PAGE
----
The Odds Are Slim to Nunes

House Intelligence Committee chairman Devin Nunes (R., Calif.) at CPAC in February 2018 (Reuters/Joshua Roberts)
Democrats dump millions into an effort to beat Devin Nunes in a reliably Republican district.

When the history of the 2018 midterms is written, there will be a chapter on missed opportunities for Democrats. Some may wonder if they should have spent so much money supporting Beto O’Rourke in Texas, or whether Heidi Heitkamp was doomed from the start in North Dakota. One painful question for progressives will be whether it was a good idea to spend millions trying to unseat House Intelligence Committee chairman Devin Nunes.

The Los Angeles Times reports that Democrat Andrew Janz, a first-time candidate, raised $4.3 million in three months, a sum it calls “a staggering amount in a district that analysts had written off as a lock for Republicans.” Those analysts have a point. Nunes has never won less than 62 percent of the vote; he ran unopposed in 2010. His family’s roots in the farming community go back generations, and local farmers love him for his indefatigable fight for more water to be used for agriculture instead of preserving wetlands. In California’s “jungle primary” system, where the top two finishers advance, regardless of party, Nunes won 58 percent, and Janz won 32 percent.

Janz’s flood of donations arrives as a lot of other California Republican House members find themselves in choppy waters. Recent polling indicates that Democrat Josh Harder has a serious shot at unseating incumbent Representative Jeff Denham in California’s 10th Congressional District. In the 49th District, where Darrell Issa is retiring, Democrat Mike Levin enjoys a 55 percent to 41 percent advantage over Republican Diane Harkey, and Democrat Katie Porter leads GOP incumbent Mimi Walters in the 45th Congressional District.

In fact, of eight competitive California congressional races surveyed by Berkeley’s Institute of Governmental Studies, Nunes was in the best shape of any Republican, leading 53 percent to Janz’s 45 percent.

The question of why many Democrats are dumping money into this particular long-shot challenger is not a great mystery. Many Democrats fervently believe that Donald Trump did something sinister with the Russian government in the 2016 campaign. Nunes chairs the Intelligence Committee, has access to just about all of the relevant intelligence, and has publicly scoffed at the claims of collusion. He argues instead that there’s been stunning bias in favor of the Clintons and mismanagement at the top levels of the FBI. This outrages many Democrats, so they want to see him defeated, even though he ranks among the most electorally secure GOP members of Congress in the state.

At first, Janz wanted to make the race a referendum on Trump; last November he unveiled a billboard that depicts Trump and Nunes on Vladimir Putin’s leash. This may not be such a wise move; Trump won this district 52 percent to 42 percent in 2016, and the Berkeley poll found that 56 percent of likely voters in Nunes’s district approved of Trump’s job performance and 44 percent disapproved.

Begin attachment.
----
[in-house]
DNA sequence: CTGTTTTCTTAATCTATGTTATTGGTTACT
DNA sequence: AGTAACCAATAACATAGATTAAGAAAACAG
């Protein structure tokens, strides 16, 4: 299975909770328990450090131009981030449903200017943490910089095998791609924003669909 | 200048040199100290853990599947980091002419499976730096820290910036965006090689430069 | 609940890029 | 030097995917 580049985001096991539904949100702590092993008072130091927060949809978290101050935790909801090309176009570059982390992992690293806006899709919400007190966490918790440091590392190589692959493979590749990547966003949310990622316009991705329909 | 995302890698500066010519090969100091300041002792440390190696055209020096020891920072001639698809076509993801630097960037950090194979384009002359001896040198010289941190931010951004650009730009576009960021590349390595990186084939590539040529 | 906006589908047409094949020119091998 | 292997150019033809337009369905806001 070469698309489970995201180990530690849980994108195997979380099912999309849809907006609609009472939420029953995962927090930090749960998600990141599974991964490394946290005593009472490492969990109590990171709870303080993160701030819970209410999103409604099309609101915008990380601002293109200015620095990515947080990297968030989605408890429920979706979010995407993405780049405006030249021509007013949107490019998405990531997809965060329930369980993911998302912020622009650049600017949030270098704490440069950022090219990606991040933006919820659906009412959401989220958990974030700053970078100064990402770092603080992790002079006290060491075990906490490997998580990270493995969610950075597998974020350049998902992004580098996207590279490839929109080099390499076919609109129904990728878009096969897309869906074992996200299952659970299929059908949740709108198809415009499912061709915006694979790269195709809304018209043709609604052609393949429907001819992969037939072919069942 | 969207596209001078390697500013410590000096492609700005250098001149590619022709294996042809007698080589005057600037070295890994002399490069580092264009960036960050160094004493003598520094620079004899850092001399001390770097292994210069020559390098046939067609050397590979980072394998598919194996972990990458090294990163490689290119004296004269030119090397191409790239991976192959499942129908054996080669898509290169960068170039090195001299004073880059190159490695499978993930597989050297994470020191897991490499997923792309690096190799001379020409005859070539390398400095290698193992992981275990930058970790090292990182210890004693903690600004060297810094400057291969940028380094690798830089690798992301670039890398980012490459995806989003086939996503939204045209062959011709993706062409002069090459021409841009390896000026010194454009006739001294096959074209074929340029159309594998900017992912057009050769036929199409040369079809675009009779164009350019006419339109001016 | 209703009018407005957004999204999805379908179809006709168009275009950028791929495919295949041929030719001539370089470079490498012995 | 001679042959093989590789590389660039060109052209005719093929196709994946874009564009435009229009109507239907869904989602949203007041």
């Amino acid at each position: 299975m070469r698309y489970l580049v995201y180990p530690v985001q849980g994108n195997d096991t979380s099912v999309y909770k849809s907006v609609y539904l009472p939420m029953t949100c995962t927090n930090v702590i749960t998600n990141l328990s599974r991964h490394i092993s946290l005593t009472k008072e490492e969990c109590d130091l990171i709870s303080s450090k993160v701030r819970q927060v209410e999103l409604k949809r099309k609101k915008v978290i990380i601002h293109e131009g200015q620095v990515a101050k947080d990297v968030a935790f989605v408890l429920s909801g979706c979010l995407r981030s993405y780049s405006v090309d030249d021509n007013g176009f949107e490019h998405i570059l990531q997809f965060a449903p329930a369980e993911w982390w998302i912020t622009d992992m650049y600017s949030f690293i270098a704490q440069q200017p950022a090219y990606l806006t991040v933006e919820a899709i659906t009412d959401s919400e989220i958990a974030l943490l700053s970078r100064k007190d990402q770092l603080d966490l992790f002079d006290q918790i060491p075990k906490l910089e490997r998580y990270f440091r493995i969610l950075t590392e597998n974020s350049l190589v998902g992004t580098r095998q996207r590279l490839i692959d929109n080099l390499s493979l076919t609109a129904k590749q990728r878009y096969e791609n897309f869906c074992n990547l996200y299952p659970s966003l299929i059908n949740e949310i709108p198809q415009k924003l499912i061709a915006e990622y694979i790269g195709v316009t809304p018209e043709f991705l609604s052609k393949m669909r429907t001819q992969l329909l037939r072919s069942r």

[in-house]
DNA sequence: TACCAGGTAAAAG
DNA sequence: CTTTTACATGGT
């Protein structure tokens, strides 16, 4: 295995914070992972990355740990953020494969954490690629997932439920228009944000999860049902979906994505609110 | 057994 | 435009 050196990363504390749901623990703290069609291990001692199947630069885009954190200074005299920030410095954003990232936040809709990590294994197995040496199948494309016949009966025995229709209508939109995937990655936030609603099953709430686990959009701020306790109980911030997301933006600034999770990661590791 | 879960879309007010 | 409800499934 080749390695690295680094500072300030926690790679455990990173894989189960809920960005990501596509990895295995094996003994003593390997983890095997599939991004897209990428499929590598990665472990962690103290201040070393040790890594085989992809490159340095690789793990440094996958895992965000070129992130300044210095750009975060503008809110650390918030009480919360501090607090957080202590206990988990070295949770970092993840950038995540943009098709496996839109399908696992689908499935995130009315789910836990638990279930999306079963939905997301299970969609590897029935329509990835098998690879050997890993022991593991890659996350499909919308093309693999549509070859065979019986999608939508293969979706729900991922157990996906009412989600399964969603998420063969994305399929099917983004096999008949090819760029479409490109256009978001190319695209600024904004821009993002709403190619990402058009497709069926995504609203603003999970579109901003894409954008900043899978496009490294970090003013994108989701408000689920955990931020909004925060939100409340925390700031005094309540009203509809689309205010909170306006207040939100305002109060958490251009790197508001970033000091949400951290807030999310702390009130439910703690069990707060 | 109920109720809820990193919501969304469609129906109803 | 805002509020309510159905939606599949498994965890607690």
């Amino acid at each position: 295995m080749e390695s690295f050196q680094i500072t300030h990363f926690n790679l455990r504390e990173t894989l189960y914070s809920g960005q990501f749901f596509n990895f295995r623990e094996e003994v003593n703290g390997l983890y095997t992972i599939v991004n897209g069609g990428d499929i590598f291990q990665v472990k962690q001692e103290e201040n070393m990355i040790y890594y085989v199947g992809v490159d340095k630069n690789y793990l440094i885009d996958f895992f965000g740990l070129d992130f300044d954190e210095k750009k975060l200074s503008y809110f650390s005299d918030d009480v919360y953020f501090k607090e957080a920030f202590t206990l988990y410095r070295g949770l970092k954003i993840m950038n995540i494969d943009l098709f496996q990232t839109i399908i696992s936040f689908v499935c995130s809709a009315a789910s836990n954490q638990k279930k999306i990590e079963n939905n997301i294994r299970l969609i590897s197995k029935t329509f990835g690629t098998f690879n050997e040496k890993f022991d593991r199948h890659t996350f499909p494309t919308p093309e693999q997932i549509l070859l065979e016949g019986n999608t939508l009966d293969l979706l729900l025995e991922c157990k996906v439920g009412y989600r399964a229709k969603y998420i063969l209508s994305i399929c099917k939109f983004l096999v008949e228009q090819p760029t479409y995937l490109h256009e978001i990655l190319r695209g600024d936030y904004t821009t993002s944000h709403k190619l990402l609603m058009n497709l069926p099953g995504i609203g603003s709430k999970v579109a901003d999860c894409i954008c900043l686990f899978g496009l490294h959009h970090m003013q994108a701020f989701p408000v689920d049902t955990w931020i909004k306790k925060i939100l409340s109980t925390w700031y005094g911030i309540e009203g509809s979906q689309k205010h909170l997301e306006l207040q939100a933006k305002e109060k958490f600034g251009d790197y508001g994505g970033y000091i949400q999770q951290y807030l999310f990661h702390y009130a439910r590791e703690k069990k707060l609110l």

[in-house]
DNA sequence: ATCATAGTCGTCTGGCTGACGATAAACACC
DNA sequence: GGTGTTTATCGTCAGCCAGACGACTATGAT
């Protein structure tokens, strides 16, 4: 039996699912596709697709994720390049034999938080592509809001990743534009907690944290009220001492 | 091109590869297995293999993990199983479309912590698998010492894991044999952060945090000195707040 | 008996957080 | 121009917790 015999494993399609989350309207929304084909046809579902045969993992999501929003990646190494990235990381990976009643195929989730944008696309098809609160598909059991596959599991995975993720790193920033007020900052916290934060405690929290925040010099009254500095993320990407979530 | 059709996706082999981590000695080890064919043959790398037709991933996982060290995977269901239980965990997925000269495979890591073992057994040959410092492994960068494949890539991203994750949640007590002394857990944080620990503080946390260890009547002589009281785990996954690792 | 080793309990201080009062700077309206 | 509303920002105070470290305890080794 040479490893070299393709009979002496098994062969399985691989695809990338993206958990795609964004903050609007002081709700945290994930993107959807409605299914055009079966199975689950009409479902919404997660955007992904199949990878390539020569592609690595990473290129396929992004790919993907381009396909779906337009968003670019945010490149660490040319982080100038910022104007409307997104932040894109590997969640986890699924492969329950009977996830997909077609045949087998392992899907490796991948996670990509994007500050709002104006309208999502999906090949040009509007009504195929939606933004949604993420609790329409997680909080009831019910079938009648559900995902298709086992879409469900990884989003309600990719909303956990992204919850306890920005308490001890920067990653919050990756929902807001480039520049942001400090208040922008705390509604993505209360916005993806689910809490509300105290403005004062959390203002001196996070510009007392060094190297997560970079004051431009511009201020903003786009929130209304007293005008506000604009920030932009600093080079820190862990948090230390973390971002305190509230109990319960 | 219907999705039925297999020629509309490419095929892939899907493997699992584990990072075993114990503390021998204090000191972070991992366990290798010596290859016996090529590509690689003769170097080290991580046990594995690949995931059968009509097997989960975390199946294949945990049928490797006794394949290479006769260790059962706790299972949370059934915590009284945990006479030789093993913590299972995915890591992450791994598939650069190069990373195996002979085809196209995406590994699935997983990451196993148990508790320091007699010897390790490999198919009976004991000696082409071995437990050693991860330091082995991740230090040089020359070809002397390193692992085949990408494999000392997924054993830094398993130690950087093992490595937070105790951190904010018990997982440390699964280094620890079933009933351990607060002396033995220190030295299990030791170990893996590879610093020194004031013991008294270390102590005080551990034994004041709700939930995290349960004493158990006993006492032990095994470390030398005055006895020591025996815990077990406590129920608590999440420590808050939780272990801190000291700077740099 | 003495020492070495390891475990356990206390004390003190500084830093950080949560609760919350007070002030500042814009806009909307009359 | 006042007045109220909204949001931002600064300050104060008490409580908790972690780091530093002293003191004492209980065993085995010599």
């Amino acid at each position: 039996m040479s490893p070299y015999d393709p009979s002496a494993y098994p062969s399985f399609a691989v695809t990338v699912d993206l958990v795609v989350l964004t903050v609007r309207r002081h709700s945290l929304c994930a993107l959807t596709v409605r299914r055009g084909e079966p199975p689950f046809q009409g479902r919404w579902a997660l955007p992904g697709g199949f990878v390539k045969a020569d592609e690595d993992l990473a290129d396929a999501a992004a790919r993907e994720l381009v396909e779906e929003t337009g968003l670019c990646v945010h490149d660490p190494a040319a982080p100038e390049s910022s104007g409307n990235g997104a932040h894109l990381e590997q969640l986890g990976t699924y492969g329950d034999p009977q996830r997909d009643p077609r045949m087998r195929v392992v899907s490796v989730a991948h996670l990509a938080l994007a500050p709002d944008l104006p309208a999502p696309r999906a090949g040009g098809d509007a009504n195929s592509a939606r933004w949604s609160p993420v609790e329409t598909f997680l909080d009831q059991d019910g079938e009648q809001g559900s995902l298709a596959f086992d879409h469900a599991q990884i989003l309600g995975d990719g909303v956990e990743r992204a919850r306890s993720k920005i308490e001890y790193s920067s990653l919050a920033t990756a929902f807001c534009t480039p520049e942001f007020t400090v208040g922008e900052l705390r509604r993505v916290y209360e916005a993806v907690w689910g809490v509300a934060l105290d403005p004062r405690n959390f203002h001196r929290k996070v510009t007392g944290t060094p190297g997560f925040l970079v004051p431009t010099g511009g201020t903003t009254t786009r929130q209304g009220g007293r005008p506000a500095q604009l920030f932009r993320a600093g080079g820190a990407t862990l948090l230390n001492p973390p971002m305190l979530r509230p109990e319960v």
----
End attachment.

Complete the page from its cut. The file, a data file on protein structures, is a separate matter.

Back in May, the Janz campaign unveiled a video that accused Nunes of putting together a “brainwashing memo that picks and chooses its facts.” The ad even used audio of an unidentified news commentator asking, “Is it possible that Congressman Nunes, the Republican chairman of the House Intelligence Committee, has been compromised by the Russians?”

Somewhere along the line, the Janz brain trust must have figured out that running on the theme of “our opponent could be a sleeper agent for Moscow” isn’t a winning message.

Janz’s current biographical ad is painfully cookie-cutter — “If a bunch of D.C. insiders come after me for putting my community first, I say bring it on” — and there’s almost nothing that hints that he’s a Democrat. He talks about “putting bad guys in jail,” immigrants’ pride in their community, “not letting them take Social Security and Medicare,” and securing water for the Central Valley. Another focuses on “putting violent gang members behind bars,” the kind of message that is dismissed as xenophobic hysteria when a Virginia Republican runs on this theme. The word “Democrat” does not appear in Janz’s ads.

Facing such an uphill climb, Nunes critics celebrate various developments as key indicators of an upset in the making. The Fresno Bee, which Nunes has been fighting with for the past two years, didn’t endorse Nunes for the first time in his career. Janz supporters say Nunes supporters are stealing their lawn signs! The band Cake is coming to town to campaign for Janz!

But newspaper endorsements and concert rallies won’t change the fundamentals of the congressional race, most notably that this is one of the few conservative, Republican-leaning districts in California: Registered Republicans outnumber registered Democrats by more than 32,000. Despite the most heavily covered and hard-fought race in Nunes’s career, there’s been a marginal increase in the number of registered voters. Nunes is well-known and well-liked, and he has all the advantages of incumbency.

Whatever else the midterms bring, the morning after Election Day, California Democrats may wake up with a hangover, look at the millions spent against Nunes that could have been used in more competitive races elsewhere, and ask … “What were we thinking?”